Preliminary census data shows how Long Beach has changed since 2010 – Press Telegram
Long Beach officials just got a better idea of how the city’s population has changed over the past decade — and what that means for city council districts.
The city released a report this week, compiled by Redistricting Partners, Inc., which analyzed preliminary data from the 2020 census.
Overall, the city grew by 4,466 residents, or about 1%, over the past 10 years, according to the document, and the voter-eligible population grew by 16%.
City Council’s First, Fifth, Sixth, and Seventh Districts saw the greatest population changes. District 7 increased by 5% and District 5 by 4%. Districts 1 and 6, meanwhile, both fell by around 4%.
The racial makeup of the districts also changed.
The number of Latinos in Long Beach grew by 7% overall, and that growth is most noticeable in the city’s northern Eighth and Ninth Districts, which both saw 10% spikes in their Latino populations.
The overall black population, meanwhile, fell by 3%, most evident in the First Southwest District. The number of blacks there has decreased by 6%.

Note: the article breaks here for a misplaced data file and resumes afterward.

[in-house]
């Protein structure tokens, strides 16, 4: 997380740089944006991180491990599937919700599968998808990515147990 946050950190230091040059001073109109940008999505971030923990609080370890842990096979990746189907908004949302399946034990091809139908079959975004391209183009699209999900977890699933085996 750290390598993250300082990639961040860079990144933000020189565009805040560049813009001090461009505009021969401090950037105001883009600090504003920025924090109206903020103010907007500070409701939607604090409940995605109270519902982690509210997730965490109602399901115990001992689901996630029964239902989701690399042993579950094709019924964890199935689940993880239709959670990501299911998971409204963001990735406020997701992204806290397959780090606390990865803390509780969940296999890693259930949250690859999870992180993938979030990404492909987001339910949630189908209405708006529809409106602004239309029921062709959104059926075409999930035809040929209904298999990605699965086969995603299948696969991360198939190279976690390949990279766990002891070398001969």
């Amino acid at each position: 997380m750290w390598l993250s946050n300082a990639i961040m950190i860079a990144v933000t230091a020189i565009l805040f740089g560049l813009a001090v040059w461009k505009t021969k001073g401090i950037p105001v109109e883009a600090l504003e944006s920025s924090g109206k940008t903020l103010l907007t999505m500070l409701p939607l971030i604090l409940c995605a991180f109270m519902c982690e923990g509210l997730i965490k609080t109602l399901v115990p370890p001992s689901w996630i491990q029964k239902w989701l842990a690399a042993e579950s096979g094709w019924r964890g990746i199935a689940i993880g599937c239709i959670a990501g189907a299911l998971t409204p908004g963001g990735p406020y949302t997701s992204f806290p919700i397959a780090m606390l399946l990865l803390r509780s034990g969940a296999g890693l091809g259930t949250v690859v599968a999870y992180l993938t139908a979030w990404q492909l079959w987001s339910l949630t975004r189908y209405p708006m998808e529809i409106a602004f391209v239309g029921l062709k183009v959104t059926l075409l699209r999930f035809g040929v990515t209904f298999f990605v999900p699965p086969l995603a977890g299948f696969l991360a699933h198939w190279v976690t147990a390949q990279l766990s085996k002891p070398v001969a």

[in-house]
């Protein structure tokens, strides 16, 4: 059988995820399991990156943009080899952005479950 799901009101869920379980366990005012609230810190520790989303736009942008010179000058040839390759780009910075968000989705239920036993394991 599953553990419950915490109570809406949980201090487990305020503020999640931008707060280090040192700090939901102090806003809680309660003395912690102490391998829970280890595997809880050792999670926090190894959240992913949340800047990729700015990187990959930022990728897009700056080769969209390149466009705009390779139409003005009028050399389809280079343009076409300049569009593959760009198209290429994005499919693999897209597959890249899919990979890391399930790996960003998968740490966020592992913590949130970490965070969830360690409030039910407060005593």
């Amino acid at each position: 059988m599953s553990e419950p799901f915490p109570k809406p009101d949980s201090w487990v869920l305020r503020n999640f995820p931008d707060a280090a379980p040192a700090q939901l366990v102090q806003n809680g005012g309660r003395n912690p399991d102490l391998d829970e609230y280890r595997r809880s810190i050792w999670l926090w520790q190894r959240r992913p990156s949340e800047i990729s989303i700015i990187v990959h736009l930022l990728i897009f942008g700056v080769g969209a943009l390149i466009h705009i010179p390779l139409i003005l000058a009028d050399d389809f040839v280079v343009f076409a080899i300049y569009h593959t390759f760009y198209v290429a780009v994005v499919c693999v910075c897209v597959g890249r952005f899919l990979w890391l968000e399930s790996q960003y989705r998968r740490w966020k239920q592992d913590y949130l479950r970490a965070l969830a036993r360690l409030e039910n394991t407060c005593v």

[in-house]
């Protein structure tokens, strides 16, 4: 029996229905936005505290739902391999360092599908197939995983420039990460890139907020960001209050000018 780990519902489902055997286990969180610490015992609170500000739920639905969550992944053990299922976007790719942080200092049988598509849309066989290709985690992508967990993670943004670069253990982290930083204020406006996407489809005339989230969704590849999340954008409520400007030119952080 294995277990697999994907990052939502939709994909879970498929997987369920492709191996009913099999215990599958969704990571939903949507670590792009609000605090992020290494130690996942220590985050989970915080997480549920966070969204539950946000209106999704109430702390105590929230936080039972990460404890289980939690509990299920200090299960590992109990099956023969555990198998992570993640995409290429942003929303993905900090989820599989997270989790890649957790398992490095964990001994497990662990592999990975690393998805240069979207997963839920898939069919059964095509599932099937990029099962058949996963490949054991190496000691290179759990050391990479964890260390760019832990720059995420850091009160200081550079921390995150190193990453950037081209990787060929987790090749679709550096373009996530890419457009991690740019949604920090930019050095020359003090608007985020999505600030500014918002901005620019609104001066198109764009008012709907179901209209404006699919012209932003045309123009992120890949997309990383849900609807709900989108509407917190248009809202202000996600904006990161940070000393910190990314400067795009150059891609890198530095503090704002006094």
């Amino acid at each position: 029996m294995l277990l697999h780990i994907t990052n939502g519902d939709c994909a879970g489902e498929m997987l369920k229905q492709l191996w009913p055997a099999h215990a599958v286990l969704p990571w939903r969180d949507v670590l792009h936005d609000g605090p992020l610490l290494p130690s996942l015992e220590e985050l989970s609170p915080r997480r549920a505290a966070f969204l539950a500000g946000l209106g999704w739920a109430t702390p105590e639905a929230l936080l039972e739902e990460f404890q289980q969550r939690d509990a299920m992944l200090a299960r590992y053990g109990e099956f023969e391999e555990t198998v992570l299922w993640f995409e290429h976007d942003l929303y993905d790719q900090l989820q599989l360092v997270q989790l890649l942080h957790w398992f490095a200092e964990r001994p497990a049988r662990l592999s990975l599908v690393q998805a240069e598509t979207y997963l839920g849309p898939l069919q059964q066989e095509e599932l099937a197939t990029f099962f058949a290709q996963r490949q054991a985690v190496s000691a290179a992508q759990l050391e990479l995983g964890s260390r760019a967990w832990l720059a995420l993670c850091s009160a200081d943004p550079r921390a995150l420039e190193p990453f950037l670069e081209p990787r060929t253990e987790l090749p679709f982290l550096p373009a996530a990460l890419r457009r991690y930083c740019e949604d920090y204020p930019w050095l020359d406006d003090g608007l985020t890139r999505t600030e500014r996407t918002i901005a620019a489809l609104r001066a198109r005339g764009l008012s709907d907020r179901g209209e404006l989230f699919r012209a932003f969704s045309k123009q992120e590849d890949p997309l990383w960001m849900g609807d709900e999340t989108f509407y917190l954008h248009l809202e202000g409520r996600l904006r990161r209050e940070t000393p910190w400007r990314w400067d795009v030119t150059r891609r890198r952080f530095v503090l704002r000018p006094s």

The number of Asians in the whole city increased by 1%. This increase was concentrated mainly in the third, fourth and fifth districts in the east, which all recorded increases of 3%. However, the Asian population of the seventh western district fell by 2%.
The report did not break down changes in Long Beach’s white population.
While Long Beach has already begun redistricting work, census data confirms that new district lines will be needed. This is because the law requires districts to be roughly the same size, and the scale of population displacement since 2010 means that the current district map is no longer consistent.
Now the only question is where the new lines will be drawn.
The Long Beach Independent Redistricting Commission must consider a number of factors when making these decisions, including neighborhood lines, geography, and communities of interest, i.e. groups that share a common history or culture.
And, of course, the commission must take into account the opinion of the public. People can submit their own maps online, and the panel has several community meetings scheduled throughout the year to get a sense of community members’ priorities.
The next meeting is scheduled for Wednesday, September 8.
If you are going to
What: Independent Redistricting Commission Community Meeting
When: 6:30 p.m. Wednesday, September 8
Or: Civic Chambers, 411 W Ocean Blvd.